Yesterday, Southwest finally announced its schedule for New York/LaGuardia beginning June 28, and it’s an interesting one. The slots they acquired from defunct ATA allowing seven daily roundtrips have been split into four daily to Chicago/Midway and three daily to Baltimore. They were also able to add a fifth daily Midway flight by scheduling a late night arrival and early morning departure outside of the slot-controlled time period. But what’s interesting is how these flights are set up. Here’s the schedule:
The only surprise about the Midway flights is that they didn’t schedule more of them. That’s a market that has Delta in there with nine flights a day in direct competition, and there are a ton of flights on American and United into O’Hare as well. With that backdrop, Southwest needed a healthy schedule, and they’ve got one. There are a couple of holes, however, so I would have thought they’d do more, but it does a decent job of covering the business traveler. It will be interesting to see how long Delta sticks with this schedule under the price pressure that Southwest has introduced. Maybe they can sell some of those slots over to Southwest.
The Baltimore flights are a little more interesting. With only three flights a day, that doesn’t appeal to a business traveler at all. Let’s not forget that there are easy train options to run that route as well, so I don’t see this as competitive at all. I assume they did this for the connecting opportunities, and that’s why I thought I’d see something like we see in Dallas where there are plenty of one-stops to major markets, but that’s not what they’ve done.
Everyone is well aware of the operational issues at LaGuardia. Things get jammed up quite easily so Southwest appears to have isolated the airplanes here, at least after they leave LaGuardia.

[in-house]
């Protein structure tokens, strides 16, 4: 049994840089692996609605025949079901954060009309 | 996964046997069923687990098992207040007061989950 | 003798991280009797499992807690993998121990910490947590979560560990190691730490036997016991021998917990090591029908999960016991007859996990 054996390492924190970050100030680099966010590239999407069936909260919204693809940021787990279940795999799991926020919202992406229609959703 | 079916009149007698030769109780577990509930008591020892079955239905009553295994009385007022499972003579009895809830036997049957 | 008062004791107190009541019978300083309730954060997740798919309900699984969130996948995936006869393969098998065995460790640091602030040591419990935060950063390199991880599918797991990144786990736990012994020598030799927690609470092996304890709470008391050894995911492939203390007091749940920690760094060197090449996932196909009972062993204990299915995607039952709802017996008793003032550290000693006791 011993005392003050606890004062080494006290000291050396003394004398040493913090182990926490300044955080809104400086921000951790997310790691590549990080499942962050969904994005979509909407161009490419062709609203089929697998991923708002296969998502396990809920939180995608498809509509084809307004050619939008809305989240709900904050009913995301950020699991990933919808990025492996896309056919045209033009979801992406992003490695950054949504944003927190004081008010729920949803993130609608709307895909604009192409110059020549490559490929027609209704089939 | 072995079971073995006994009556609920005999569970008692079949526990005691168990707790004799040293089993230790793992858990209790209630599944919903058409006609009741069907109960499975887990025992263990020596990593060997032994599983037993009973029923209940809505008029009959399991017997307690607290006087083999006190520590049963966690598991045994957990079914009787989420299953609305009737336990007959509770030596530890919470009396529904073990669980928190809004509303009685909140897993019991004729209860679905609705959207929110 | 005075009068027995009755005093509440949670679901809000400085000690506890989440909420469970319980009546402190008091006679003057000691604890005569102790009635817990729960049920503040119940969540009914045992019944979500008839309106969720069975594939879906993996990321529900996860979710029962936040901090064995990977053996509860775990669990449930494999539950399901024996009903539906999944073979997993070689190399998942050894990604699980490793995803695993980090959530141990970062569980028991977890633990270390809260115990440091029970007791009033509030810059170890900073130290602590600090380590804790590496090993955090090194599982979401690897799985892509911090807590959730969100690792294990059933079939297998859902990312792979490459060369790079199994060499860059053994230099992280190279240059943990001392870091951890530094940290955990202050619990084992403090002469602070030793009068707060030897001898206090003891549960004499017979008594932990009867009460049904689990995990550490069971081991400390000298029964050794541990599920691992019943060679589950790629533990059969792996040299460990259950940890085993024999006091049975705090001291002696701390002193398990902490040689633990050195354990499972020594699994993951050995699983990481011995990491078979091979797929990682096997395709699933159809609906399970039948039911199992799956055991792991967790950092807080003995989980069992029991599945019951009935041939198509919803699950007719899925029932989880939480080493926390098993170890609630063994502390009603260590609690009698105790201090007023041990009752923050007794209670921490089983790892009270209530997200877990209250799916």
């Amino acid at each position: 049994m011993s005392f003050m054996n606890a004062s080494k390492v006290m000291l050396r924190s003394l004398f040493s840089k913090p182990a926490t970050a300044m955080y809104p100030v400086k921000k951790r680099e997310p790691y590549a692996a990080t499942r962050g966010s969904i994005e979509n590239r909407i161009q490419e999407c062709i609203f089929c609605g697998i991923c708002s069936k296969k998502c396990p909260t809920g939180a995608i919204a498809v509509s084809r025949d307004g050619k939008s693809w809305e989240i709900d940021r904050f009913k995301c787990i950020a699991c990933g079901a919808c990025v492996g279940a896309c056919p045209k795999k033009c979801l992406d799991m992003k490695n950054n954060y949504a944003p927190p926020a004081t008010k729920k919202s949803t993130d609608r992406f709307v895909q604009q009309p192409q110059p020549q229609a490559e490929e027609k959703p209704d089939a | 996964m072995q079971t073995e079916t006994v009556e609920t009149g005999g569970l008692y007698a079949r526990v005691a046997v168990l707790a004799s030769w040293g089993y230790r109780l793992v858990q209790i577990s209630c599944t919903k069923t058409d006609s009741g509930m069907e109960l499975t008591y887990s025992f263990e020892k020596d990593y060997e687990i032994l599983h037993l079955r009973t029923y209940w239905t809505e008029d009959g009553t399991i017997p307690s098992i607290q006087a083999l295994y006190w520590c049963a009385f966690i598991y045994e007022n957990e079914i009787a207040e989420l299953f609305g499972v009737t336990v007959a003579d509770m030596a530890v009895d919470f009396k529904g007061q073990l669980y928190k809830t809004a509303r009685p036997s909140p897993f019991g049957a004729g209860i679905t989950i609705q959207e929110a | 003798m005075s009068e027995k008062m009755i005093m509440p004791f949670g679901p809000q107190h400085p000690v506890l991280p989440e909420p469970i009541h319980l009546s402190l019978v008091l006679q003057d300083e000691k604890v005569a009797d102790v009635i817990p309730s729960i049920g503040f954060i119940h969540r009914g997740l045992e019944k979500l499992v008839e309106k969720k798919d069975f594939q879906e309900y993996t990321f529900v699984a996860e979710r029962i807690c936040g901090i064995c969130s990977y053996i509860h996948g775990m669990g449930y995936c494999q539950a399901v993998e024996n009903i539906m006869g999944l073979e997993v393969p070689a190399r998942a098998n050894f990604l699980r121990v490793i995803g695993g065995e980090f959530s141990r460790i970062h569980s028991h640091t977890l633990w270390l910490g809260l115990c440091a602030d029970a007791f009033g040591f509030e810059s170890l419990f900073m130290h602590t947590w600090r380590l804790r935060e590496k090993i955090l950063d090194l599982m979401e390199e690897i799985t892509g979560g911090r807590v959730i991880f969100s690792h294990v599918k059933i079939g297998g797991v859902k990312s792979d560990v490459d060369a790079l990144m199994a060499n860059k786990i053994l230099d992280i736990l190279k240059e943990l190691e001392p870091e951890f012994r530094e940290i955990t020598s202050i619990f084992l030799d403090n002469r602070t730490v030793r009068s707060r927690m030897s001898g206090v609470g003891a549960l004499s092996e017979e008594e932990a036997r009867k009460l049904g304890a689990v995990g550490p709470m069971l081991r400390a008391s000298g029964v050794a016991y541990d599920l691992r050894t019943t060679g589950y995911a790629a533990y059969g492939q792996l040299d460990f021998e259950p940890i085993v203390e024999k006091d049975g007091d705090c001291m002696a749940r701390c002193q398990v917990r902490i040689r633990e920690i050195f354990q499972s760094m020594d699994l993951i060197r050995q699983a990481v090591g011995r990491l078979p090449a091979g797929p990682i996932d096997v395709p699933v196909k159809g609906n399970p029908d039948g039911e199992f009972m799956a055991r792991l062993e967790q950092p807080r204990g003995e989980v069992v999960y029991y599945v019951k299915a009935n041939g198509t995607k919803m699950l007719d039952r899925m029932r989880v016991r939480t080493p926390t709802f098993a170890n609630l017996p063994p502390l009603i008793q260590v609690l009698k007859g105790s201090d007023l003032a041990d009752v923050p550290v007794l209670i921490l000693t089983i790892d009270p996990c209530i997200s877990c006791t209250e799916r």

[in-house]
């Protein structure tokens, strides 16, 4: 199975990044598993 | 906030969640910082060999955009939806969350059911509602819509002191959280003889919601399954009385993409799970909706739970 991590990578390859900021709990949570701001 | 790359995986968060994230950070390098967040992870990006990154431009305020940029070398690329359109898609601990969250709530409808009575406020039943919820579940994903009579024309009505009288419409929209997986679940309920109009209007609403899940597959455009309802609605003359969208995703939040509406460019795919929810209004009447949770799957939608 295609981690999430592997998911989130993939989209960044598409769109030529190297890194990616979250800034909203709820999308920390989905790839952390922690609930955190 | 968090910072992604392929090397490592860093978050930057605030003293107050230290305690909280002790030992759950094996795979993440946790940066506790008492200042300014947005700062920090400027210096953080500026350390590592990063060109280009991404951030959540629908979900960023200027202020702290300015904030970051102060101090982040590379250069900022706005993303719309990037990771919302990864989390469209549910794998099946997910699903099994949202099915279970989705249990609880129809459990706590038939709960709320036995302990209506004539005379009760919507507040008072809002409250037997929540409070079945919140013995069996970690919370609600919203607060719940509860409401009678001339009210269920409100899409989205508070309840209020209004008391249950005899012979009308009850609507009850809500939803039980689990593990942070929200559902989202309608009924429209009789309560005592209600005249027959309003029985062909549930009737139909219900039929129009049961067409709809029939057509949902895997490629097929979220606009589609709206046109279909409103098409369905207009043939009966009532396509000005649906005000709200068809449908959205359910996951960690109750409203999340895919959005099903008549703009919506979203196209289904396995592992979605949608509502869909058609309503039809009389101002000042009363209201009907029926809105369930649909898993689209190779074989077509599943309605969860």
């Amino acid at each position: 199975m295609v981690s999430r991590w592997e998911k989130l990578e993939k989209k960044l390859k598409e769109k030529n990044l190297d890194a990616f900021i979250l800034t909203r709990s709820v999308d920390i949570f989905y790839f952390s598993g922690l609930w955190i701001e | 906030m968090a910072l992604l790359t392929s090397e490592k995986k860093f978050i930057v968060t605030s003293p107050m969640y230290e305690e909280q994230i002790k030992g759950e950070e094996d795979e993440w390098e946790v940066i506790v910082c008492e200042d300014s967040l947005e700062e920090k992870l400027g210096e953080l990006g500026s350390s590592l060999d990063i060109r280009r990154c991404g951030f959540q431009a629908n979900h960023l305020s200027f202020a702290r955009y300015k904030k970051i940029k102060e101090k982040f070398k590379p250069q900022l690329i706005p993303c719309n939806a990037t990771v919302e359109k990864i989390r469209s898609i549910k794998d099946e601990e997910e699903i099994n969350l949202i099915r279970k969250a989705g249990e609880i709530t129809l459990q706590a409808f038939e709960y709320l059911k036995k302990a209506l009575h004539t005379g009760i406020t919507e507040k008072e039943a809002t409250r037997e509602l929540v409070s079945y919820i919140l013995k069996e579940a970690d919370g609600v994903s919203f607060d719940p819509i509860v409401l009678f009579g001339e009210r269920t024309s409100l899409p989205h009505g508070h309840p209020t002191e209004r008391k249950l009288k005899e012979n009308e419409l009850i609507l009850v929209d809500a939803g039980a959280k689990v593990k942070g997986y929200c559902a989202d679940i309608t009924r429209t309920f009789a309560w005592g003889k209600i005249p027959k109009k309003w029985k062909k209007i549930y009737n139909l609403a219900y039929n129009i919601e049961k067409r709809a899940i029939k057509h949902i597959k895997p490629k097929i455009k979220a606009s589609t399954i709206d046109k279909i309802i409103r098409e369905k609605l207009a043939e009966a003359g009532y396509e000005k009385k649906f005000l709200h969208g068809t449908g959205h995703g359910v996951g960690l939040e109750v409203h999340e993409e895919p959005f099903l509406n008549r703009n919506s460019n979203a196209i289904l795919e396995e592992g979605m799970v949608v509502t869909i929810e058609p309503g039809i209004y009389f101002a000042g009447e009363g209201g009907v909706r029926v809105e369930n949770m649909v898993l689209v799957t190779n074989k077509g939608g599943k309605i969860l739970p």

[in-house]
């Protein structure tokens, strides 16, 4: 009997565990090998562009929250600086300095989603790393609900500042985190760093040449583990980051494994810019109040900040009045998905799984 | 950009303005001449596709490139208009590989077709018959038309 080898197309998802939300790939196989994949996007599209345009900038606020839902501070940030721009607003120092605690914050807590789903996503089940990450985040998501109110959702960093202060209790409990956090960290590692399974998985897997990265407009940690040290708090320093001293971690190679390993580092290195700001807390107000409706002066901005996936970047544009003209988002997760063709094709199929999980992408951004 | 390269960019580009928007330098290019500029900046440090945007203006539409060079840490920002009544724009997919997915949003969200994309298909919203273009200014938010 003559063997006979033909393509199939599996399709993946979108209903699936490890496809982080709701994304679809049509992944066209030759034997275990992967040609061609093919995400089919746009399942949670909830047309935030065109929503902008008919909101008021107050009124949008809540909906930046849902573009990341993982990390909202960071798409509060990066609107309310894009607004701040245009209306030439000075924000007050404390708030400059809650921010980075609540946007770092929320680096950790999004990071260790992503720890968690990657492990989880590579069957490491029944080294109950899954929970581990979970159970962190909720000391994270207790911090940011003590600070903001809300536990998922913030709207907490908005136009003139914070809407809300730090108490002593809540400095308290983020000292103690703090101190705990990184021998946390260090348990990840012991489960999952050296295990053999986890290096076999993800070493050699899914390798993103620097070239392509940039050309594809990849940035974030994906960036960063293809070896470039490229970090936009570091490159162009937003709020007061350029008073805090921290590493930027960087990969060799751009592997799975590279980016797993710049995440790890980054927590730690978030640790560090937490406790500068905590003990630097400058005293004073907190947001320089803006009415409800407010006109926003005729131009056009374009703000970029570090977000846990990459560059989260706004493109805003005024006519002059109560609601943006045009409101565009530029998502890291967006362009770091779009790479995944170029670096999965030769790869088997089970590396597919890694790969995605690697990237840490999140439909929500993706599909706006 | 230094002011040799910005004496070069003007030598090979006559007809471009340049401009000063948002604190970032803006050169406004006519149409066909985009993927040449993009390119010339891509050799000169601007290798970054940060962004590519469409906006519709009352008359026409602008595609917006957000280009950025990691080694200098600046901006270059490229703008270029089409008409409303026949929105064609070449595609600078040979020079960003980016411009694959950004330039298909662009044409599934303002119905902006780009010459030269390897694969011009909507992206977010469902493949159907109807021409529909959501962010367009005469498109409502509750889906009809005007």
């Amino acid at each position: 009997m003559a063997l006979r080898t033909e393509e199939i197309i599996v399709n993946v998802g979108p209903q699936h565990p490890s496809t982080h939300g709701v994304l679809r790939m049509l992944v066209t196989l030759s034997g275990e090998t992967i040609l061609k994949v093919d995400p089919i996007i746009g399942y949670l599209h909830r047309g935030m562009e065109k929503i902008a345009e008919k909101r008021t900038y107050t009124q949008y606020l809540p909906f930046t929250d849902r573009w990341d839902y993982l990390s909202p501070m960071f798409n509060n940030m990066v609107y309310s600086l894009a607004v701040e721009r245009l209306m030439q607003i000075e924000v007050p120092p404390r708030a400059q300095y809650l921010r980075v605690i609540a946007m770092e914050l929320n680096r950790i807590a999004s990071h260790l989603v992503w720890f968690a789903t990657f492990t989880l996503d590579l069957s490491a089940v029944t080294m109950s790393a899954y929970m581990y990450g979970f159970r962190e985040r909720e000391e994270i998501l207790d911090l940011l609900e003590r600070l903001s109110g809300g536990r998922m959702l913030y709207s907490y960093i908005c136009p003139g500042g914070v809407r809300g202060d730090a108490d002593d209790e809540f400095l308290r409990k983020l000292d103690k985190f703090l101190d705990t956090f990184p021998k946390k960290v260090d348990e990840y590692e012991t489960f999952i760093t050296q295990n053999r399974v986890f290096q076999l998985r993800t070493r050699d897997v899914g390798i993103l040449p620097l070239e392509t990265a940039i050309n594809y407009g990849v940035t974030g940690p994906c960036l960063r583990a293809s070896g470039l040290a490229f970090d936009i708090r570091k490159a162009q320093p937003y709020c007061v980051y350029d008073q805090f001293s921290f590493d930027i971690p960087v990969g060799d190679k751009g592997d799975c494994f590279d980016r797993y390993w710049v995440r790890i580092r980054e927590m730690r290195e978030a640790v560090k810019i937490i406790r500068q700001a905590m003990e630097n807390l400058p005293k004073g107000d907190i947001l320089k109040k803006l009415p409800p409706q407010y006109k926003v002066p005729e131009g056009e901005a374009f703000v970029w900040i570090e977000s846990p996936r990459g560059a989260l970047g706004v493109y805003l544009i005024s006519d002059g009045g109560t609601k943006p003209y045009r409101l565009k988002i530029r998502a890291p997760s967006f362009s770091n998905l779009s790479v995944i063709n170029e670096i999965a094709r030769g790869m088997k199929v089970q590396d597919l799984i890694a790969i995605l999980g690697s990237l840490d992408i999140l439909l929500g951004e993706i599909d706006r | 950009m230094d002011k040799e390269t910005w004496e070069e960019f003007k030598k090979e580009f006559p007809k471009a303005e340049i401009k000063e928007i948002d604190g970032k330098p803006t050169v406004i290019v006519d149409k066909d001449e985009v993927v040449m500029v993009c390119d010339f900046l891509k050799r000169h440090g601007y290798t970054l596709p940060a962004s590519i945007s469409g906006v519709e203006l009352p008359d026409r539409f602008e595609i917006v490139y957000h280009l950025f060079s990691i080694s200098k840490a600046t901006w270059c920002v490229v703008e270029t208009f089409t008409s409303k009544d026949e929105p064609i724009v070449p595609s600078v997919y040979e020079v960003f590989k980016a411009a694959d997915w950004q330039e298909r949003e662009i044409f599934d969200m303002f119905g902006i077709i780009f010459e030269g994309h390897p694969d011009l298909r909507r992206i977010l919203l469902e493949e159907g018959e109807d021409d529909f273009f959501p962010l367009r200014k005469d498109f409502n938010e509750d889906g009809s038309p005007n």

If you look at my diagram above, you’ll see that six of the eight flights into LaGuardia start somewhere else, and a seventh definitely will be starting its day in Chicago at 640a. But only one of the flights out of LaGuardia goes beyond its next destination, and that’s the first flight in the morning which will probably be reasonably on-time since it will have the whole night to sit before leaving.
Where exactly are those other six airplanes going when they land at Midway and Baltimore? They’ll have to continue on to other places, but I bet they aren’t using the same flight number because they’ve probably built in a pretty big time cushion in Midway before they send them out again. For that reason, they won’t want to sell them as through flights.
It’s an interesting strategy in that it allows them to build a bigger buffer so that planes that are late leaving LaGuardia won’t screw up the rest of the system. But it makes it a harder sell for them to appeal to passengers flying out of New York. There are plenty of nonstop flights on other airlines to many of Southwest’s cities, and now they’ll just show up as connections at the bottom of the heap.
If, however, you assume that Southwest isn’t trying to cater to business travelers in New York but rather those going to New York, then this isn’t that bad of a plan. The flights into New York will show up as direct flights, and they can worry about the return options later. Still, I’m surprised to not see direct options into LaGuardia from strongholds like Houston, Nashville, Denver, and Oakland, among others.
What I think we can all assume is that Southwest isn’t done here. At some point, they’ll get more slots, and they’ll start connecting the dots better, but for now they at least have their foot in the door.